MINING NEWS NORTH ARTICLE: Aussie junior eyes vanadium near Juneau
Northern Cobalt reported that a recently completed magnetic survey has confirmed the presence of a large magnetite body at its Snettisham vanadium-titanium project in Southeast Alaska.
Situated about 50 kilometers (32 miles) south of Juneau, Snettisham hosts a large outcropping body of magnetite with iron, titanium, vanadium, and possibly platinum-group elements. This intrusion extends for at least 3,800 meters along the coast of the Snettisham Peninsula and up to 1,500 meters inland.
Historical magnetite-rich rock chip samples show potential for high grade vanadium with values up to 0.56 percent vanadium pentoxide. These values are expected to increase significantly in magnetite concentrates.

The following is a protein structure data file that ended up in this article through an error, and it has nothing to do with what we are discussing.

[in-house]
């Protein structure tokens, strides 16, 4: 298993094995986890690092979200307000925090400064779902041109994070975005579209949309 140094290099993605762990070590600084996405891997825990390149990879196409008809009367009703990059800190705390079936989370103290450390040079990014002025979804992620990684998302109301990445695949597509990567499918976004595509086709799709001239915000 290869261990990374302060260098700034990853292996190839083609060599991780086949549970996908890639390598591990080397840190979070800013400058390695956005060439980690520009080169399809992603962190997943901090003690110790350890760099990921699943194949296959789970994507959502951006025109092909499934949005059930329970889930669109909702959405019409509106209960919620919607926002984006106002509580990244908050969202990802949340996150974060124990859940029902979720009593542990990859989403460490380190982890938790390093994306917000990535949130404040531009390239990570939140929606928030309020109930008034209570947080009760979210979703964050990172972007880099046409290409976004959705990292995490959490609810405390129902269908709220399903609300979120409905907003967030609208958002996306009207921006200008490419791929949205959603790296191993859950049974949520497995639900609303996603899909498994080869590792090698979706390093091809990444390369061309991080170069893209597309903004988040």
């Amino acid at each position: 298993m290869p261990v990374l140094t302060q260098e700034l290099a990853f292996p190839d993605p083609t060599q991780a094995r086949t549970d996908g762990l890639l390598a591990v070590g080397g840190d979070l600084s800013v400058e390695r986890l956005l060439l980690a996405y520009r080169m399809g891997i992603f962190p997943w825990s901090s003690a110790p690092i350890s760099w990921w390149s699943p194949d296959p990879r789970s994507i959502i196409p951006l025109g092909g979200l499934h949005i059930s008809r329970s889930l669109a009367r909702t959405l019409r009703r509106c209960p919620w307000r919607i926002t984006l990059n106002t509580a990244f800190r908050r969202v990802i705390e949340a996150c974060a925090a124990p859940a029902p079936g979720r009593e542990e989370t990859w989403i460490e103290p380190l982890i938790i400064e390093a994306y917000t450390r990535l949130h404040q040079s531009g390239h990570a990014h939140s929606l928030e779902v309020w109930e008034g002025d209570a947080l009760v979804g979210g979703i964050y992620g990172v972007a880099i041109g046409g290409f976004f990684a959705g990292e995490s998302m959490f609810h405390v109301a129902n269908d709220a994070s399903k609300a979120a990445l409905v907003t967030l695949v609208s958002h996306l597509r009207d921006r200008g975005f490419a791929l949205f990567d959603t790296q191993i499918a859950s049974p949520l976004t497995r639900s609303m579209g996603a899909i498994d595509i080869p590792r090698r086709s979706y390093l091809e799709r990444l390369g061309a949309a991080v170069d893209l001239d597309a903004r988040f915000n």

Currently, vanadium is primarily used as an alloy metal. In this capacity, a small amount of vanadium adds strength and heat resistance to the metal it is alloyed with. Ferrovanadium, a vanadium-iron alloy, is used in high-stress auto parts such as gears, axles and crankshafts. Titanium-vanadium alloys are used in jet engines.
An emerging use of this critical metal is in vanadium redox batteries, also known as vanadium-flow batteries. Taking advantage of vanadium's ability to exist in solution in four different oxidation states, the vanadium redox battery uses one electroactive element instead of separate elements for the cathode and anode.
In its global search for magnetite-hosted vanadium occurrences, Northern Cobalt said Snettisham stood out as a prime opportunity that it could not pass up.